Unique Victoria housing project emphasizes teamwork, community

Fernwood group has many hoops to jump through yet to obtain approval

Bill McKechnie

A micro-neighbourhood within a neighbourhood – the first housing project of its kind in Victoria – is inching closer to receiving city approval.

The Fernwood Urban Village, identified as a ‘cohousing’ project, is the concept of four property owners on Grant Street who want to develop shared spaces with a focus on community engagement. They have been working with the city for nearly three years to create their vision.

“Our project will be like a little pocket neighbourhood,” said Bill McKechnie, one of the four and a Fernwood Community Association director. “I describe it as a group of like-minded owners who are pooling our money and building our houses in a way that surrounds the central courtyard.”

City staff recommended rejection of the project at Monday’s planning and land use committee meeting, saying it doesn’t conform to current municipal guidelines.

“One of the key reasons staff recommended against it … is they said it doesn’t have a very good relationship with the street,” said Coun. Lisa Helps.

But the city, she added, should be doing more to encourage alternative housing ideas.

“It’s the people’s relationship on that street that are making this happen in the first place. I think it’s unprecedented in the City of Victoria where four property owners have pooled their property to come up with something and build it together.”

To move forward, the project must pass through several stages of approval, including the creation of a master development agreement for the site, consultation with neighbours on Grant Street and further clarification on a proposed car-share program. Council would have the final say.

Cohousing differs from co-op housing in that property owners are still able to buy and sell individual units, rather than leasing them from a provincially legislated co-op organization.

The cohousing model emphasizes shared meals and fosters community activities, McKechnie said.

“The uniqueness of it is that we are trying to create a sustainable community by growing a lot of our own food.”

He said the plan also calls for a common dining room and kitchen – the suites would be self-contained, however, with a small kitchen in each. “In cohousing communities, you tend to eat together fairly often, and it’s part of bringing the community together.”

If approved, the site would also include green roofs, several food gardens and a bike/kayak storage area.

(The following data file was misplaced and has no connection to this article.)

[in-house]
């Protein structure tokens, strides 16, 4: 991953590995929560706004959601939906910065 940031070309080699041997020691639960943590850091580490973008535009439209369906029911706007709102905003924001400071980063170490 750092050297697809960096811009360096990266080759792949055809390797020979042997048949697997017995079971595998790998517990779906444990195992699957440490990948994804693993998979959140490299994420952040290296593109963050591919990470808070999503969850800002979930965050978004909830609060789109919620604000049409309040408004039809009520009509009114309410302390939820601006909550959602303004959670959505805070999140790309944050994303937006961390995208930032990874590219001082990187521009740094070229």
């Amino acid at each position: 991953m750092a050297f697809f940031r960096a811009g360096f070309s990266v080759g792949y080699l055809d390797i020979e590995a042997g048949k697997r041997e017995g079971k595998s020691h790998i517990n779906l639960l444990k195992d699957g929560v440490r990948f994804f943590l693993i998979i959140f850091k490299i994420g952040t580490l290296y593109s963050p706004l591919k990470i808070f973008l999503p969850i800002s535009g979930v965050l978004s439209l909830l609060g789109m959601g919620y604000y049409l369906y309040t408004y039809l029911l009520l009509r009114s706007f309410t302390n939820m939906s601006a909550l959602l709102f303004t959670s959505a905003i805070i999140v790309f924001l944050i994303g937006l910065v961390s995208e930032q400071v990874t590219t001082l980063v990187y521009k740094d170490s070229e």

dpalmer@vicnews.com

Get local stories you won't find anywhere else right to your inbox.
Sign up here

Just Posted

View Royal mayor victimized in CERB identity theft scam

David Screech shocked to find his CRA account was accessed, his banking information changed

Greater Victoria real estate sales numbers tell two stories for July

Real estate board president Sandi-Jo Ayers talks about pent-up spring demand, low inventory

Driver loses control, crashes into Saanich furniture store

Crash at Lazyboy Furniture store Wednesday afternoon

B.C. Appeal Court prevents Victoria woman from using the term ‘death midwife’ in her job

Pashta MaryMoon claimed she had been providing “death-care services” for more than 40 years

Greater Victoria Crime Stoppers wanted list for the week of Aug. 4

Greater Victoria Crime Stoppers is seeking the public’s help in locating the… Continue reading

POLL: Should it be mandatory to wear masks when out in public?

B.C. is witnessing an alarming rise in the number of cases of… Continue reading

B.C. doctors, dentists call on province for mandatory mask rule

Open letter says masks should be worn in indoor public spaces, public transportation or in crowds

Dwindling B.C. bamboo supply leaves Calgary Zoo biologists worried about pandas

Zoo has been trying to send pandas back to China since May

Facebook launches its new TikTok clone, Instagram Reels

Facebook has a long tradition of cloning competitive services

‘We all have anxieties’: B.C.’s top doctor addresses return-to-school fears amid COVID-19

Dr. Bonnie Henry promises school restart plan safe for B.C. kids

B.C. fish harvesters receive long-awaited details on pandemic benefits

Applications to the $470-million federal assistance programs will open Aug. 24

B.C. fish harvesters receive long-awaited details on pandemic benefits

Applications to the $470-million federal assistance programs will open Aug. 24

Most Read